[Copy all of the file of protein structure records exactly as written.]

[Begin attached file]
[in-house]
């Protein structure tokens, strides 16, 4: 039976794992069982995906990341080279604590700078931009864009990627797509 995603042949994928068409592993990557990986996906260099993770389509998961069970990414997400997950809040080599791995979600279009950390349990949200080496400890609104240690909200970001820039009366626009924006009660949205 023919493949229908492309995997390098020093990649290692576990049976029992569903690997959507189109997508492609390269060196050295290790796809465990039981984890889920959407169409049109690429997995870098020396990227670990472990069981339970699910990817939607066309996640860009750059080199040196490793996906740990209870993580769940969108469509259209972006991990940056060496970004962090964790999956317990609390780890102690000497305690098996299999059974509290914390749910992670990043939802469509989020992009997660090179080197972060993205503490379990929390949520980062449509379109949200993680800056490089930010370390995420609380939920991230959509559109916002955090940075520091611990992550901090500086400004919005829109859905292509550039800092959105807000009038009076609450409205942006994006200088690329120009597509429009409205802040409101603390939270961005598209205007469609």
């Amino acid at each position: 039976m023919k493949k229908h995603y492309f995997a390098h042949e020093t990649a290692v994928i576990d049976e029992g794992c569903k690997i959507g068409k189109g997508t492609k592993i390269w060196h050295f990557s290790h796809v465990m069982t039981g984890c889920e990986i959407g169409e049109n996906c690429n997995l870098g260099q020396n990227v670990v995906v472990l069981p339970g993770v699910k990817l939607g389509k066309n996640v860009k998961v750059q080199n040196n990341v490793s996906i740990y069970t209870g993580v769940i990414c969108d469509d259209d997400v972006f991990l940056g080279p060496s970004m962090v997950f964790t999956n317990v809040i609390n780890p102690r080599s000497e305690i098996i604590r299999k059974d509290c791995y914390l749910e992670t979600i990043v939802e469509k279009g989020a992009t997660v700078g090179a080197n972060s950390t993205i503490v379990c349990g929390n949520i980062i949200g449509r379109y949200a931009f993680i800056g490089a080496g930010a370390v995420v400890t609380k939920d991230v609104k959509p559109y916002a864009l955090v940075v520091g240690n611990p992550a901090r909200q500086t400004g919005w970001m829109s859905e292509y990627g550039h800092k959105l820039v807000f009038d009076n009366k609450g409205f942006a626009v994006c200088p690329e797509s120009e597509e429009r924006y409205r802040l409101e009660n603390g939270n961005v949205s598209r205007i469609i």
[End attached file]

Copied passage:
[in-house]
């Protein structure tokens, strides 16, 4: 039976794992069982995906990341080279604590700078931009864009990627797509 995603042949994928068409592993990557990986996906260099993770389509998961069970990414997400997950809040080599791995979600279009950390349990949200080496400890609104240690909200970001820039009366626009924006009660949205 023919493949229908492309995997390098020093990649290692576990049976029992569903690997959507189109997508492609390269060196050295290790796809465990039981984890889920959407169409049109690429997995870098020396990227670990472990069981339970699910990817939607066309996640860009750059080199040196490793996906740990209870993580769940969108469509259209972006991990940056060496970004962090964790999956317990609390780890102690000497305690098996299999059974509290914390749910992670990043939802469509989020992009997660090179080197972060993205503490379990929390949520980062449509379109949200993680800056490089930010370390995420609380939920991230959509559109916002955090940075520091611990992550901090500086400004919005829109859905292509550039800092959105807000009038009076609450409205942006994006200088690329120009597509429009409205802040409101603390939270961005598209205007469609």
């Amino acid at each position: 039976m023919k493949k229908h995603y492309f995997a390098h042949e020093t990649a290692v994928i576990d049976e029992g794992c569903k690997i959507g068409k189109g997508t492609k592993i390269w060196h050295f990557s290790h796809v465990m069982t039981g984890c889920e990986i959407g169409e049109n996906c690429n997995l870098g260099q020396n990227v670990v995906v472990l069981p339970g993770v699910k990817l939607g389509k066309n996640v860009k998961v750059q080199n040196n990341v490793s996906i740990y069970t209870g993580v769940i990414c969108d469509d259209d997400v972006f991990l940056g080279p060496s970004m962090v997950f964790t999956n317990v809040i609390n780890p102690r080599s000497e305690i098996i604590r299999k059974d509290c791995y914390l749910e992670t979600i990043v939802e469509k279009g989020a992009t997660v700078g090179a080197n972060s950390t993205i503490v379990c349990g929390n949520i980062i949200g449509r379109y949200a931009f993680i800056g490089a080496g930010a370390v995420v400890t609380k939920d991230v609104k959509p559109y916002a864009l955090v940075v520091g240690n611990p992550a901090r909200q500086t400004g919005w970001m829109s859905e292509y990627g550039h800092k959105l820039v807000f009038d009076n009366k609450g409205f942006a626009v994006c200088p690329e797509s120009e597509e429009r924006y409205r802040l409101e009660n603390g939270n961005v949205s598209r205007i469609i």